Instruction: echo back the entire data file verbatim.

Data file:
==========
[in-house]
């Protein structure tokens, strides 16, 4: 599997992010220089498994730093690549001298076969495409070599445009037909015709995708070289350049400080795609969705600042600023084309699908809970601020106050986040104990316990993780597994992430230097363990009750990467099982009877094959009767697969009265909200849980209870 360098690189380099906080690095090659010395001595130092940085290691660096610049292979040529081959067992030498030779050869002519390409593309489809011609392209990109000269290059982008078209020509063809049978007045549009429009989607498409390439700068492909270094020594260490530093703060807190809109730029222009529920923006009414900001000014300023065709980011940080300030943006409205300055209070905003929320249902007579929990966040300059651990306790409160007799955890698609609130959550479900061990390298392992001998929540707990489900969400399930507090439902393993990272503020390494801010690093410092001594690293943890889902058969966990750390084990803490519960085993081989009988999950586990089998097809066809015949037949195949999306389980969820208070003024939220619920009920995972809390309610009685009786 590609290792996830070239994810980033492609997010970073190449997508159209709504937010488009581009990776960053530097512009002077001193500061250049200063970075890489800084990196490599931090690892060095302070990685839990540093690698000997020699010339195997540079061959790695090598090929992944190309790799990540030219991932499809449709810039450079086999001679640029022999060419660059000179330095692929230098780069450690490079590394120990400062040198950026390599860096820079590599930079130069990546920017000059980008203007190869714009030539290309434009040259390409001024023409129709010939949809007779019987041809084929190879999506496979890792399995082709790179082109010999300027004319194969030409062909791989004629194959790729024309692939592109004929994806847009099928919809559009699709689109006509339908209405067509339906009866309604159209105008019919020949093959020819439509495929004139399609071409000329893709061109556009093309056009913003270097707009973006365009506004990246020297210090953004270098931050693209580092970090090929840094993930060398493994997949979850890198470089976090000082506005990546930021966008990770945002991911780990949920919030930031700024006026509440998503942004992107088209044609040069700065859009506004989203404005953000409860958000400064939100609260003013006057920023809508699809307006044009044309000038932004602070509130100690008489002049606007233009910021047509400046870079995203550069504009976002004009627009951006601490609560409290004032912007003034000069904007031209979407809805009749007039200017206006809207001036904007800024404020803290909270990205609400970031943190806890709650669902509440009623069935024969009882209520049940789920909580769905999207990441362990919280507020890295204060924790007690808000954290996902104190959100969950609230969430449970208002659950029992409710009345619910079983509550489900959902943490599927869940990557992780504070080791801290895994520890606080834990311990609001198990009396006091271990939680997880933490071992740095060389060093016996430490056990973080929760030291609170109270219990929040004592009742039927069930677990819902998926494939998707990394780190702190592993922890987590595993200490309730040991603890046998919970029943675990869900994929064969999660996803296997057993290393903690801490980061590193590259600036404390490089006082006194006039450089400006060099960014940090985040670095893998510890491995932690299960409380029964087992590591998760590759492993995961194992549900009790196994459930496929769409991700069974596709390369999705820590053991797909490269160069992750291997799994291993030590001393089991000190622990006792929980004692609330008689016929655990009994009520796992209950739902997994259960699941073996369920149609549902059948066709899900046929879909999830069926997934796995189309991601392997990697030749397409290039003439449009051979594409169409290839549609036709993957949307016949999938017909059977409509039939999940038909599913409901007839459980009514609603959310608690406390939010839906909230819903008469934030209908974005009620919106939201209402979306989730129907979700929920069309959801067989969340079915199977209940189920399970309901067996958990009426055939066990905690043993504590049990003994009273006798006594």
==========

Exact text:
[in-house]
């Protein structure tokens, strides 16, 4: 599997992010220089498994730093690549001298076969495409070599445009037909015709995708070289350049400080795609969705600042600023084309699908809970601020106050986040104990316990993780597994992430230097363990009750990467099982009877094959009767697969009265909200849980209870 360098690189380099906080690095090659010395001595130092940085290691660096610049292979040529081959067992030498030779050869002519390409593309489809011609392209990109000269290059982008078209020509063809049978007045549009429009989607498409390439700068492909270094020594260490530093703060807190809109730029222009529920923006009414900001000014300023065709980011940080300030943006409205300055209070905003929320249902007579929990966040300059651990306790409160007799955890698609609130959550479900061990390298392992001998929540707990489900969400399930507090439902393993990272503020390494801010690093410092001594690293943890889902058969966990750390084990803490519960085993081989009988999950586990089998097809066809015949037949195949999306389980969820208070003024939220619920009920995972809390309610009685009786 590609290792996830070239994810980033492609997010970073190449997508159209709504937010488009581009990776960053530097512009002077001193500061250049200063970075890489800084990196490599931090690892060095302070990685839990540093690698000997020699010339195997540079061959790695090598090929992944190309790799990540030219991932499809449709810039450079086999001679640029022999060419660059000179330095692929230098780069450690490079590394120990400062040198950026390599860096820079590599930079130069990546920017000059980008203007190869714009030539290309434009040259390409001024023409129709010939949809007779019987041809084929190879999506496979890792399995082709790179082109010999300027004319194969030409062909791989004629194959790729024309692939592109004929994806847009099928919809559009699709689109006509339908209405067509339906009866309604159209105008019919020949093959020819439509495929004139399609071409000329893709061109556009093309056009913003270097707009973006365009506004990246020297210090953004270098931050693209580092970090090929840094993930060398493994997949979850890198470089976090000082506005990546930021966008990770945002991911780990949920919030930031700024006026509440998503942004992107088209044609040069700065859009506004989203404005953000409860958000400064939100609260003013006057920023809508699809307006044009044309000038932004602070509130100690008489002049606007233009910021047509400046870079995203550069504009976002004009627009951006601490609560409290004032912007003034000069904007031209979407809805009749007039200017206006809207001036904007800024404020803290909270990205609400970031943190806890709650669902509440009623069935024969009882209520049940789920909580769905999207990441362990919280507020890295204060924790007690808000954290996902104190959100969950609230969430449970208002659950029992409710009345619910079983509550489900959902943490599927869940990557992780504070080791801290895994520890606080834990311990609001198990009396006091271990939680997880933490071992740095060389060093016996430490056990973080929760030291609170109270219990929040004592009742039927069930677990819902998926494939998707990394780190702190592993922890987590595993200490309730040991603890046998919970029943675990869900994929064969999660996803296997057993290393903690801490980061590193590259600036404390490089006082006194006039450089400006060099960014940090985040670095893998510890491995932690299960409380029964087992590591998760590759492993995961194992549900009790196994459930496929769409991700069974596709390369999705820590053991797909490269160069992750291997799994291993030590001393089991000190622990006792929980004692609330008689016929655990009994009520796992209950739902997994259960699941073996369920149609549902059948066709899900046929879909999830069926997934796995189309991601392997990697030749397409290039003439449009051979594409169409290839549609036709993957949307016949999938017909059977409509039939999940038909599913409901007839459980009514609603959310608690406390939010839906909230819903008469934030209908974005009620919106939201209402979306989730129907979700929920069309959801067989969340079915199977209940189920399970309901067996958990009426055939066990905690043993504590049990003994009273006798006594």